|Dr. Mercola's Comments:|
|Thanks to Merck’s aggressive
advertising campaign for Gardasil -- the one that features young girls
chanting “I want to be one less” -- mothers and daughters across the
United States are lining up to be vaccinated.|
Yet, once you know the facts about this vaccine and HPV, the virus it supposedly prevents, it becomes very clear just how useless -- and dangerous -- this vaccine really is.
Getting the Facts About HPV
There are more than 100 types of human papillomaviruses (HPVs). Of them, only 10-30 can cause cervical cancer. The rest can lead to skin infections that cause genital warts or common warts on your hands and feet.
These are very common viruses, and an estimated 25 million Americans have HPV infections. However, this is NOT cause for alarm because, as even the Centers for Disease Control and Prevention states: “In 90% of cases, your body’s immune system clears the HPV infection naturally within two years.”
This is true whether the infection is the type that can cause warts or cancer.
Meanwhile, Merck’s Gardasil vaccine contains just four types of HPV. If you contract one of the 96+ types that aren’t included, you’re out of luck. And, if you’ve already been exposed to one of the four types of virus in the vaccine, it doesn’t work against those either.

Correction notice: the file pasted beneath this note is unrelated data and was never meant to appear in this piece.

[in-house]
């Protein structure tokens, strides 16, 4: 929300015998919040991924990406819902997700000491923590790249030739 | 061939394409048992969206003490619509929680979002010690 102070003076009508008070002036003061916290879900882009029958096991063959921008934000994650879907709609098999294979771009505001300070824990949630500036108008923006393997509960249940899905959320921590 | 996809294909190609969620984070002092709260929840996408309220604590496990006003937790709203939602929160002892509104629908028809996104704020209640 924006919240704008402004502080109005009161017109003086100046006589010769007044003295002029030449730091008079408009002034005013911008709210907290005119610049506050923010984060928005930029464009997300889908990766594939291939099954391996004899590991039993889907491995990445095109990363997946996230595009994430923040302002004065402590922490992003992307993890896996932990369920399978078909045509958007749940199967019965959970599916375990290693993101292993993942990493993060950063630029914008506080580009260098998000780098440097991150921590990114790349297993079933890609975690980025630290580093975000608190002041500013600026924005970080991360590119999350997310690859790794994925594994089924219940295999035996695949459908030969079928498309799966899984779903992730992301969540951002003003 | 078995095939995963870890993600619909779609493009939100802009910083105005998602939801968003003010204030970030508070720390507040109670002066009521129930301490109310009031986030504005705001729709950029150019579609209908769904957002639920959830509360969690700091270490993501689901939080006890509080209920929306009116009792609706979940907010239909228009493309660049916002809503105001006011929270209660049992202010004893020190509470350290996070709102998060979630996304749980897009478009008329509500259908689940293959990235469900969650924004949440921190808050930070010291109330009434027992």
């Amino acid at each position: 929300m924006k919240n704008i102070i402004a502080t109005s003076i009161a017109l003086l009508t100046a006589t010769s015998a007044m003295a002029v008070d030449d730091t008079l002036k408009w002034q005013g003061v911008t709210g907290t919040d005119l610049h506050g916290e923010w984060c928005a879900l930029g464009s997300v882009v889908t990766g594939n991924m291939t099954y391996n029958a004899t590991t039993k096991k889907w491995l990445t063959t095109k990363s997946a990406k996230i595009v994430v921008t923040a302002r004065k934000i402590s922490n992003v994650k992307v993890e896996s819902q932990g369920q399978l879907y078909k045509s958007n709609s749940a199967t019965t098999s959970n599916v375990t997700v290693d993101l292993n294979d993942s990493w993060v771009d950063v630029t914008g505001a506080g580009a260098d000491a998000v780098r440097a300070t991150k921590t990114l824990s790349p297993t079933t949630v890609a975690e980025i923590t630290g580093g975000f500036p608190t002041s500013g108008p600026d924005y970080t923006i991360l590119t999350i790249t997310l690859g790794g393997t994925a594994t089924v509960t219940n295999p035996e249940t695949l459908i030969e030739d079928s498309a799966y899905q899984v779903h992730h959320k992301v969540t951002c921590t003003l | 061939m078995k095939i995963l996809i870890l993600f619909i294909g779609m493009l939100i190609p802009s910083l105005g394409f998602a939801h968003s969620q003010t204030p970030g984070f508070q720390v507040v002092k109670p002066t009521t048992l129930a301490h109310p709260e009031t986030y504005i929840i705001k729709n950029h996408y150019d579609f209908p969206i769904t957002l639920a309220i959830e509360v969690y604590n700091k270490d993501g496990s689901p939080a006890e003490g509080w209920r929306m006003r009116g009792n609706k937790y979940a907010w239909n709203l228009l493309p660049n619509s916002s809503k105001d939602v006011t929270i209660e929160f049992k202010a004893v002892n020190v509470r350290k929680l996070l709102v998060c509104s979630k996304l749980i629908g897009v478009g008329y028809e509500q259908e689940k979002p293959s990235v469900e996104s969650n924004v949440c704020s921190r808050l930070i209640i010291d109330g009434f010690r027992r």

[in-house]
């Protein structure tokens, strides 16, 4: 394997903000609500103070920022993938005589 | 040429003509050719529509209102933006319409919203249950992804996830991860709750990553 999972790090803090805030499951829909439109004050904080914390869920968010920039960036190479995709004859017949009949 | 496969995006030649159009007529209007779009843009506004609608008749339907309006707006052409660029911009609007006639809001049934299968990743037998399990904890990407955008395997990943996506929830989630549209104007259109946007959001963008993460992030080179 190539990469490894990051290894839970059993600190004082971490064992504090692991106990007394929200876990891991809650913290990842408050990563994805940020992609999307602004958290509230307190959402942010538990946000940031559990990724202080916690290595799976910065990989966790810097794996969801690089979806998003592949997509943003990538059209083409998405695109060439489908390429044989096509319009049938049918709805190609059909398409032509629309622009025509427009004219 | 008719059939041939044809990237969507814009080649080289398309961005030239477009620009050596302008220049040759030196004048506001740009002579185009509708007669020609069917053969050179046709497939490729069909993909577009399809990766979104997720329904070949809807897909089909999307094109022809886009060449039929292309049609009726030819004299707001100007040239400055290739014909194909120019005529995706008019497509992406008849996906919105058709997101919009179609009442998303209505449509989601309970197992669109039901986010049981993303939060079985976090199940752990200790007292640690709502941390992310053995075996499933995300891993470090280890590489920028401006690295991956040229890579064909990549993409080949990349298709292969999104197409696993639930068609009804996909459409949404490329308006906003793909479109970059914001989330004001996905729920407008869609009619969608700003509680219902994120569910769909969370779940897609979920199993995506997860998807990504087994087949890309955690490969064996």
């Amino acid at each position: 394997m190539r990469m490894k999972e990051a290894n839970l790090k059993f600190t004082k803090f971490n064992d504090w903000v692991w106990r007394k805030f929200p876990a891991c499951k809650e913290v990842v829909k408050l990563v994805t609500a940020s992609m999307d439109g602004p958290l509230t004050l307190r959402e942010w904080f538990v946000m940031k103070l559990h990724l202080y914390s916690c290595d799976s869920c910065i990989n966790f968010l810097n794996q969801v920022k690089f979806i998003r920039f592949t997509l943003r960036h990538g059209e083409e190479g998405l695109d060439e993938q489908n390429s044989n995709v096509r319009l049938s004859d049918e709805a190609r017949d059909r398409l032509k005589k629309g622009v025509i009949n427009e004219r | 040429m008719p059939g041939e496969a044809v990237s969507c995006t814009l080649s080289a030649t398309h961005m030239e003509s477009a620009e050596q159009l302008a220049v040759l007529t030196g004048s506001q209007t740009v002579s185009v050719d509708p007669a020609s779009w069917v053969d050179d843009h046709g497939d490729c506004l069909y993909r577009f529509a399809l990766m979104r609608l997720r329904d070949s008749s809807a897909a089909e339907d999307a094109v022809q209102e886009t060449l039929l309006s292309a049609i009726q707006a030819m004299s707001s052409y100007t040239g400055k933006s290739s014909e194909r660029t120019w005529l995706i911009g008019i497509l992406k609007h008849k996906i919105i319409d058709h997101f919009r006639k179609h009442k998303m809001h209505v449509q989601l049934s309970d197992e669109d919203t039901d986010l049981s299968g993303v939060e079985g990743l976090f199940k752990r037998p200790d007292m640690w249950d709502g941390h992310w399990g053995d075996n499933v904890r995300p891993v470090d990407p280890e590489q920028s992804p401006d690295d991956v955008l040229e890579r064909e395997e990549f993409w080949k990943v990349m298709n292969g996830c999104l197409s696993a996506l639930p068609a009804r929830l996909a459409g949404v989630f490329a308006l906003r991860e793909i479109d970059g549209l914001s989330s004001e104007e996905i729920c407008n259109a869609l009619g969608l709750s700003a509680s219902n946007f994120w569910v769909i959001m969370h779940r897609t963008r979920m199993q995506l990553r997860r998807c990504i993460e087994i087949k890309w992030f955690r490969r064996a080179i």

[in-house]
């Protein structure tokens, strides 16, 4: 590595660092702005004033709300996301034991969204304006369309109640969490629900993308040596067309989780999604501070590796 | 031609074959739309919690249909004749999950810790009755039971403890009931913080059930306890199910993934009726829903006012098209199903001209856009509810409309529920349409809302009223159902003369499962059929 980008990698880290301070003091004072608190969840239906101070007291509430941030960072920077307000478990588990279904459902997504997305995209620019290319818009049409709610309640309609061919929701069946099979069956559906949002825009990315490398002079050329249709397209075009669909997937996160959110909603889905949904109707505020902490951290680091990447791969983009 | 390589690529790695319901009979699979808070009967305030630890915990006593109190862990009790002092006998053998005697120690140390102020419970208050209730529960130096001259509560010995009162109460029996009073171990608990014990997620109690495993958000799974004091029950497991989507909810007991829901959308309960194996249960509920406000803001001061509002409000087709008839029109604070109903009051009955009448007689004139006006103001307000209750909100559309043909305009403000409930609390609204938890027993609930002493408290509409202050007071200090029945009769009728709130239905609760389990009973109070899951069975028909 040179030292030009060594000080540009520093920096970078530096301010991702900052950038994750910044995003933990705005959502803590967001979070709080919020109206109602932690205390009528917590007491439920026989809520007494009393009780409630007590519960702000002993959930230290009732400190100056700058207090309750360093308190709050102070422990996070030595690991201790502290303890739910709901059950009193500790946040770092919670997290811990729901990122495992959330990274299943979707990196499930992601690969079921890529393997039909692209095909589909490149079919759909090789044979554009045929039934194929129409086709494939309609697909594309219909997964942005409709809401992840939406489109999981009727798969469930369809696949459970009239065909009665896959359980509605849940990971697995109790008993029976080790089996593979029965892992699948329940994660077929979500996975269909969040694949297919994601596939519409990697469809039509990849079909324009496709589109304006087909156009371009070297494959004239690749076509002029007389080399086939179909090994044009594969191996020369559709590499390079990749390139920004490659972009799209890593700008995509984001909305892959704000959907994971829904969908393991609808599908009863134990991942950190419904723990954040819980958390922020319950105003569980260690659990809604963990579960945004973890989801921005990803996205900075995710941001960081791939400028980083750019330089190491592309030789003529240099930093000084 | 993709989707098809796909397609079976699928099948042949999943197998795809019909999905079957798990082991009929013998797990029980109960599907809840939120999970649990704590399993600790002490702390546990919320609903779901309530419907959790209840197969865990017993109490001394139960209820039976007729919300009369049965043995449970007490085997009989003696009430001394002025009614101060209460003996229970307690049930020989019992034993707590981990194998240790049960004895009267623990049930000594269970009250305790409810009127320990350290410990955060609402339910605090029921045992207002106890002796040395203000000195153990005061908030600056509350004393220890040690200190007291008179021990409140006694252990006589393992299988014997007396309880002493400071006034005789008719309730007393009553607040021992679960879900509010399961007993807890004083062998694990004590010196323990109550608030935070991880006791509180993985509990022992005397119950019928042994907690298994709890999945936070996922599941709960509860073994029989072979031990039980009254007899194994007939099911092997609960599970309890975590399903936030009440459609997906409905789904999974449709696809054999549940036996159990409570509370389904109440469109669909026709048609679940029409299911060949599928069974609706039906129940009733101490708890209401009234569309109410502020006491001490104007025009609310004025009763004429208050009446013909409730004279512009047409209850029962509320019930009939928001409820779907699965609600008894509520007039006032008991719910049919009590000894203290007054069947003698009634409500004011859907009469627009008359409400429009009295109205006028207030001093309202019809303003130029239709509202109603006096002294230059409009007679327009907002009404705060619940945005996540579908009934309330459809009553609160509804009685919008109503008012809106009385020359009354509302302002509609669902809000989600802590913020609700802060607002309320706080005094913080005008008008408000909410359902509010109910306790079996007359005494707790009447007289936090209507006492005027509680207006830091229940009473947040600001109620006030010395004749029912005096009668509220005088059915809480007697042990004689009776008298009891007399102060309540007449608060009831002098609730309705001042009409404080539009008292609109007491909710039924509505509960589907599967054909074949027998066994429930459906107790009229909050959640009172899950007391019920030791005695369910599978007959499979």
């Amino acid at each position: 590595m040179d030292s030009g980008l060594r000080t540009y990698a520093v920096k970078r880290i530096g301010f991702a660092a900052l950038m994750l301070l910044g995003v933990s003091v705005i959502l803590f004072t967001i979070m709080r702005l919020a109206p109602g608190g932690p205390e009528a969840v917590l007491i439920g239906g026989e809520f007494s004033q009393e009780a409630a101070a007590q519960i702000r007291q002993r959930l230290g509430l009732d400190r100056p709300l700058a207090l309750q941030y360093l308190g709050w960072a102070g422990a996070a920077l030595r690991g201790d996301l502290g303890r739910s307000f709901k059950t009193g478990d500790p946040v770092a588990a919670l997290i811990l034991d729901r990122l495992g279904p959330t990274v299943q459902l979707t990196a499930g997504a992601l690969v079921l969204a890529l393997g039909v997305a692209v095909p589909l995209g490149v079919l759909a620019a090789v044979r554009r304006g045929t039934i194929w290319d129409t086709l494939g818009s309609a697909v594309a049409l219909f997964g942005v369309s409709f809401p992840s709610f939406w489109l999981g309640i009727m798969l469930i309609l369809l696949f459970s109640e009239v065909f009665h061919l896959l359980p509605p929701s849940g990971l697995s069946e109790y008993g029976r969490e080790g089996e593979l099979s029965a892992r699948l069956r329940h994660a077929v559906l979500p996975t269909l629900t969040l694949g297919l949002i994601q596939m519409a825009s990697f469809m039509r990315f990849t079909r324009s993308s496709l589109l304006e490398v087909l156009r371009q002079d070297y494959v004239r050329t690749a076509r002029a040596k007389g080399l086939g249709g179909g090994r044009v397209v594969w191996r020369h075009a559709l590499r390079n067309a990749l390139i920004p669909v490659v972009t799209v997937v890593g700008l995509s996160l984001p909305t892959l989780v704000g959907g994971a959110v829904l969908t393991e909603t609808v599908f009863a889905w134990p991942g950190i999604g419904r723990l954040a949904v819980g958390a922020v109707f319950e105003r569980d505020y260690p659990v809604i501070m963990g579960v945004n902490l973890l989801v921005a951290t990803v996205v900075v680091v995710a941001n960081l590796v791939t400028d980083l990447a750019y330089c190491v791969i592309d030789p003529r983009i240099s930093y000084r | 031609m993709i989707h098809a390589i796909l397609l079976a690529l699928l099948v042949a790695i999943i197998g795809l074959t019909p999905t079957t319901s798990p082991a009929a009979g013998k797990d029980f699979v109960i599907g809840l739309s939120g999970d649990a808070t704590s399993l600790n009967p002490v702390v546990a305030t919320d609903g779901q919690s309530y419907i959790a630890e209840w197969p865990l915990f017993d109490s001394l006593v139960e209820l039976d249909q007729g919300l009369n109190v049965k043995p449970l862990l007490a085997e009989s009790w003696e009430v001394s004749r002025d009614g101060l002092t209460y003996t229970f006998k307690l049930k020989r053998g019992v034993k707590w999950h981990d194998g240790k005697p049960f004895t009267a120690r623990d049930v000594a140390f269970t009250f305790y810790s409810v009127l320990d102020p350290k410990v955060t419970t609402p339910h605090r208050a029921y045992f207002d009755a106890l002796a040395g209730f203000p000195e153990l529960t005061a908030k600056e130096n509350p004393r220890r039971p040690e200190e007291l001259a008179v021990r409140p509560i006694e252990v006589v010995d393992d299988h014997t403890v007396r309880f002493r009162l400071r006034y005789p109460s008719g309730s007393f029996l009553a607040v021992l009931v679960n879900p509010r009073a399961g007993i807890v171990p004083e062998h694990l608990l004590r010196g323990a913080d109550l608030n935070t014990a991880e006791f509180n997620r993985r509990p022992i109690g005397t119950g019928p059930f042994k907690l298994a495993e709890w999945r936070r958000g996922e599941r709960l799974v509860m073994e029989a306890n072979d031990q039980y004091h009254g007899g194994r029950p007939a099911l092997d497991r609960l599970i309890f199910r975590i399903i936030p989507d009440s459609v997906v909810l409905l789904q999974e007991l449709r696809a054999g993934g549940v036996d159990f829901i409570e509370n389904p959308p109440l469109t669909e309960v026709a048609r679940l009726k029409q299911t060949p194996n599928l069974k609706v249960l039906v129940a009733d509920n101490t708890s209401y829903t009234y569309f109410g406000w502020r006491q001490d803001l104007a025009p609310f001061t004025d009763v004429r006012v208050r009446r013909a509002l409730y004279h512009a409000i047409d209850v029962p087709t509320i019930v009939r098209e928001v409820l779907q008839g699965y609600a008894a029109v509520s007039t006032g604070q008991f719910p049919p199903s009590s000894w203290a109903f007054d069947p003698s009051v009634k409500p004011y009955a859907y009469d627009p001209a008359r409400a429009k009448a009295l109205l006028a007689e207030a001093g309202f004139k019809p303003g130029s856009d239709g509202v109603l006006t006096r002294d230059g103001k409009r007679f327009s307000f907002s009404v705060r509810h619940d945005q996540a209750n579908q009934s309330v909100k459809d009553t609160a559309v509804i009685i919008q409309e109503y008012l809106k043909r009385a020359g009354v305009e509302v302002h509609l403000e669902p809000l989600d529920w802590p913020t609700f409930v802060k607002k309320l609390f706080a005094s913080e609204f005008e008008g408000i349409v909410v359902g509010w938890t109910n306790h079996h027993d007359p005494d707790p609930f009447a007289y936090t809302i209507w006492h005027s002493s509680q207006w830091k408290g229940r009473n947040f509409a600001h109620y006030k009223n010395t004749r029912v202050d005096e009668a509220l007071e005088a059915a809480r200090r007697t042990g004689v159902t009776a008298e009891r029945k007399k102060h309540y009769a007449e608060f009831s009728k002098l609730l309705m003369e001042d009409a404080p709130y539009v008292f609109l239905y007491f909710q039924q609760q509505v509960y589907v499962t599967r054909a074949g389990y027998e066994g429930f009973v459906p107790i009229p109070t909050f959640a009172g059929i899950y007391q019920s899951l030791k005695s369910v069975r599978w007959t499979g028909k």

Some Scary Facts About Gardasil
The long-term effects of using this vaccine on young girls is unknown, and in the short-term, many girls have already begun to suffer. Common side effects include:
Meanwhile, aside from being injected with four types of HPV proteins, girls and women who receive this vaccine should know what else is in the shot:
1. Aluminum adjuvants, which have been linked to neurological damage including multiple sclerosis, Alzheimer’s disease, and Parkinson’s disease.
2. Polysorbate 80, which has been linked to infertility in mice.
3. Sodium borate, a main ingredient in roach killer.
Be “One Less” To Get Gardasil
I think this would be a more appropriate message to send out to young women. There is absolutely no reason to risk the serious side effects of this vaccine to prevent an infection that goes away on its own 90 percent of the time. And there’s no guarantee that you’ll be protected anyway, since you can still get HPV once you’ve had the vaccine. It’s really a no-win situation for those who receive it.
Of course, you can radically reduce your risk of getting HPV in the first place if you follow safe-sex practices, or wait to have sex until you’re in a committed relationship. Then, keep your immune system in tip-top shape, and it will be more than able to shake any HPV virus that comes its way.